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Childish Gambino & Trayvon Martin: When Does Hip-Hop Go Too Far?Posted by Nathan S. on 04/07/12 | Filed under Features, Childish Gambino
Weekend Edition: RefinedHype's most popular stories this week, running from Saturday to Monday morning.
"Man I die for my hood.....Trayvon."
Those seven words set off one of the biggest backlashes against a single line in recent rap memory. From fans to other rappers to writers, nearly everyone seemed to agree that Childish Gambino referencing an inarguable tragedy for the sake of a punchline was ill-advised at best, and reprehensible at worst.
All of that, of course, is true. The unwritten deal is that we don't censor rappers, they can say whatever they want, but they also can't censor us when we disagree with them. Gambino crossed the line and we have every right to raise our voices in protest.
But a more interesting question than the relatively cut and dry "should Gambino have said that?" is "How far is too far when it comes to hip-hop?"
By contrast, Gambino's "Made the beat and then murdered it...Casey Anthony" line off "Bonfire" was largely laughed at, or at the very least certainly didn't provoke this kind of anger. There are obvious differences between Martin and the Casey Anthony trial, but they're both fundamentally similar in the sense that they involve the tragic death of innocent murdered children.
And yet, I didn't feel the slightest bit of anger about the Casey Anthony line, but my instant reaction to the Trayvon Martin line was "that's fucked up".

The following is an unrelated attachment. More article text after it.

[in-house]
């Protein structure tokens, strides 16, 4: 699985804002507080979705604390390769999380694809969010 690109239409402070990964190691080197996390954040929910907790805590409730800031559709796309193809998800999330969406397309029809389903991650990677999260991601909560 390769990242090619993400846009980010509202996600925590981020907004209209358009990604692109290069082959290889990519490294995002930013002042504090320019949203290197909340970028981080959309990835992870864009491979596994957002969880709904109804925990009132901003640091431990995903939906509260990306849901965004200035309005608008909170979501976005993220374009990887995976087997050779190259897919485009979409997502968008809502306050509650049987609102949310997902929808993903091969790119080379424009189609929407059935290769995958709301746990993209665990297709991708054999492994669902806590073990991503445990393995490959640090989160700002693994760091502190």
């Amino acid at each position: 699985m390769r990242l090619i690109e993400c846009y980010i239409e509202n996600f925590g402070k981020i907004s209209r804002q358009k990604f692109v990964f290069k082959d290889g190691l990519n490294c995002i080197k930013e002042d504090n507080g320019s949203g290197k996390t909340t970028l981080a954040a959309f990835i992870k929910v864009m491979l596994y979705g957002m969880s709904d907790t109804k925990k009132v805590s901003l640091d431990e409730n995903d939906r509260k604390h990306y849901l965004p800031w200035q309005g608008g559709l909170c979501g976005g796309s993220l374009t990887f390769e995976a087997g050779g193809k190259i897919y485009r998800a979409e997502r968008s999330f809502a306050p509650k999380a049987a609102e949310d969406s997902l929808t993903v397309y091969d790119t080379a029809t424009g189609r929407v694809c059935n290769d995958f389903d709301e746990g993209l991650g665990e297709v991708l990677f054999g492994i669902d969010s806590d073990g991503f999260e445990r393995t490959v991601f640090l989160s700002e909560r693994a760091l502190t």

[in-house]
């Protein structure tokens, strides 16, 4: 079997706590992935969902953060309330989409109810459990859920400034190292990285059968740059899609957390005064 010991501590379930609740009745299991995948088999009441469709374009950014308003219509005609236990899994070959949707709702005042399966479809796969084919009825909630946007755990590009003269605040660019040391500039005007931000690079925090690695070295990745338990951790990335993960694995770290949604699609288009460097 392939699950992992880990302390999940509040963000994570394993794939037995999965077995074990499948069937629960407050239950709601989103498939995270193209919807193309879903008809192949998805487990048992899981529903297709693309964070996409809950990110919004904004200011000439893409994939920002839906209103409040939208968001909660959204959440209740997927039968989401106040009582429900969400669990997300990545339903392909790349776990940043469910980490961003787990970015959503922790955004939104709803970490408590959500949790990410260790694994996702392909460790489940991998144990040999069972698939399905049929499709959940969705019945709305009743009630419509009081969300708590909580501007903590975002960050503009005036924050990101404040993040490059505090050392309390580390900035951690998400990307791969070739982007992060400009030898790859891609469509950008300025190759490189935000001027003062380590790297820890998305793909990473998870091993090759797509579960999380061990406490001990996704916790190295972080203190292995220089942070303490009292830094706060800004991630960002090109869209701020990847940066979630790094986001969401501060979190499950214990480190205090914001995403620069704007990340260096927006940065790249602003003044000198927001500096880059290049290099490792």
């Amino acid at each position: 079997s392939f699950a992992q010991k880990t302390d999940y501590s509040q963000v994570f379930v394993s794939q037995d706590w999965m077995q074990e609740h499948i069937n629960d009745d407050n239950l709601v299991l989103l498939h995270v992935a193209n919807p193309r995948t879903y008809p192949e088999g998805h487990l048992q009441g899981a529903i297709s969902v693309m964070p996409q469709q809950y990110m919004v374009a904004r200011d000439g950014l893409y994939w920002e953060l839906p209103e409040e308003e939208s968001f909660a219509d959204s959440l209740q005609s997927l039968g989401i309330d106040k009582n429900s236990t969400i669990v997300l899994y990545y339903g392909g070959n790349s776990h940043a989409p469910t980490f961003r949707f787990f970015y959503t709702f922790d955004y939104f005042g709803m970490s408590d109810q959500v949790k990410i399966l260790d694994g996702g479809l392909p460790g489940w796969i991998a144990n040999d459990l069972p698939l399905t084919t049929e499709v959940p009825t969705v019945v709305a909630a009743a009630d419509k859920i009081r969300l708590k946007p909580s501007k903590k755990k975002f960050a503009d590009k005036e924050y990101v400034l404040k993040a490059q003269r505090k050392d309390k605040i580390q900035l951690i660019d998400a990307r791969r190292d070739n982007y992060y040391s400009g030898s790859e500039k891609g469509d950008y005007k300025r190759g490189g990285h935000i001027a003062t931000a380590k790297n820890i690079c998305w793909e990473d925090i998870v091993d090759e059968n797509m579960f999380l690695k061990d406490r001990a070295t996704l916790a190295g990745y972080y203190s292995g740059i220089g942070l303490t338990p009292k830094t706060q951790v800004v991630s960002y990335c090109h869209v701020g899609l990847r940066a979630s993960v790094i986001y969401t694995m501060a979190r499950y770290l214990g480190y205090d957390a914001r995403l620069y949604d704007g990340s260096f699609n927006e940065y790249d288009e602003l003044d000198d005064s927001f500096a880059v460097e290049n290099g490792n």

Or to widen the scope, because this article isn't about Childish Gambino, it's about Childish Gambino as a jumping off point to all of hip-hop, what about Biggie's "Blow up like the World Trade" line off "Juicy". I literally don't know anyone who has a problem with that line, even though it references a terrorist attack that killed six people and injured more than a thousand.
Or Kanye's "this is something like the Holocaust" line off "Who's Gon Stop Me"? I can't say it really affected me, but one of my Jewish homeboys thought Ye crossed the line with that one.
Or Peter Rosenberg's campaign against drunk-driving references in hip-hop, which some have supported and others responded to with some version of "what's the big deal?"
Ultimately, there are no hard lines, no strict rules, about when music crosses "the line". Like music as a whole, it's a completely subjective and person judgement; we all have our own lines. I simply don't feel any real personal connection to Casey Anthony - if I'm being honest, her trial felt like yet another sensationalized media event. Yet, like so many, Trayvon's murder has affected me deeply because it's so easy to look at him and think "that could have been me, my brother, my son, my cousin."
Or on another level, having a daughter has really changed the way my reactions to music, both positively and negatively. "All of the Lights" hit me on a deeper level than it would have before I had my daughter - just imagining only being able to see her at public visitations really affected me, and the connection I feel about "All of the Lights".
On the flip side, I surprised myself with how disturbed I was by Jarren Benton's "Skitzo" video. Any depiction of a man abusing a woman, even if it's purposefully campy like "Skitzo", now makes me furious - I'm not sure I would have even cared before I became a father.
So while I fully expect people to continue to debate Gambino's use of the hoodie line, it's really only a smaller example of a larger question: how far is too far when it comes to hip-hop? Where do you draw your line? It may not be a question you've ever really asked yourself, I hadn't before I started thinking about "Eat Your Vegetables", and there probably isn't a clear answer, but it's a question that any intelligent hip-hop head should ask themselves.
Those are big, important, motherfucking complicated questions that I wouldn't ask ask anywhere else but RefinedHype Nation. Believe it or not, we've beaten the odds and actually managed to form an intelligent community on the interwebs.
So in that spirit people, have at it.....
See Also: Relax & Enjoy Childish Gambino’s “Eat Your Vegetables” (Listen & Download)